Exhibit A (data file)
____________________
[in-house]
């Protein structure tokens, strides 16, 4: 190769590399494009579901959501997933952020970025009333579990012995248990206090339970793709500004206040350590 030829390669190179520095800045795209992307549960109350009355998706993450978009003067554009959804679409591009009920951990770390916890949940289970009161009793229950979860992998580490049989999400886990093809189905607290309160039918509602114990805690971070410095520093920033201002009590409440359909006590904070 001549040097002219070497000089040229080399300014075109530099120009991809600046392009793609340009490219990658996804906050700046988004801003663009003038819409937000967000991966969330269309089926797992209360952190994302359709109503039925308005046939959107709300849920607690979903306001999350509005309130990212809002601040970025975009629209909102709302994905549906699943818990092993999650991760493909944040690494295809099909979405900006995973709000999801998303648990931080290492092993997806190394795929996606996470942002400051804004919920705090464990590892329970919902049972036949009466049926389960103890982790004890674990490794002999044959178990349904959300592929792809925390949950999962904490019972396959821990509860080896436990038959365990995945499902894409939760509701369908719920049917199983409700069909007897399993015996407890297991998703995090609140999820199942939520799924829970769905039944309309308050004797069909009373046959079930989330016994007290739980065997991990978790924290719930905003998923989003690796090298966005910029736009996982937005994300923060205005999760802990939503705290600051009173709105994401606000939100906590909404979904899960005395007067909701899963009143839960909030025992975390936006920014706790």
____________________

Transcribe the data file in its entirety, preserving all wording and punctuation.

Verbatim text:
[in-house]
């Protein structure tokens, strides 16, 4: 190769590399494009579901959501997933952020970025009333579990012995248990206090339970793709500004206040350590 030829390669190179520095800045795209992307549960109350009355998706993450978009003067554009959804679409591009009920951990770390916890949940289970009161009793229950979860992998580490049989999400886990093809189905607290309160039918509602114990805690971070410095520093920033201002009590409440359909006590904070 001549040097002219070497000089040229080399300014075109530099120009991809600046392009793609340009490219990658996804906050700046988004801003663009003038819409937000967000991966969330269309089926797992209360952190994302359709109503039925308005046939959107709300849920607690979903306001999350509005309130990212809002601040970025975009629209909102709302994905549906699943818990092993999650991760493909944040690494295809099909979405900006995973709000999801998303648990931080290492092993997806190394795929996606996470942002400051804004919920705090464990590892329970919902049972036949009466049926389960103890982790004890674990490794002999044959178990349904959300592929792809925390949950999962904490019972396959821990509860080896436990038959365990995945499902894409939760509701369908719920049917199983409700069909007897399993015996407890297991998703995090609140999820199942939520799924829970769905039944309309308050004797069909009373046959079930989330016994007290739980065997991990978790924290719930905003998923989003690796090298966005910029736009996982937005994300923060205005999760802990939503705290600051009173709105994401606000939100906590909404979904899960005395007067909701899963009143839960909030025992975390936006920014706790």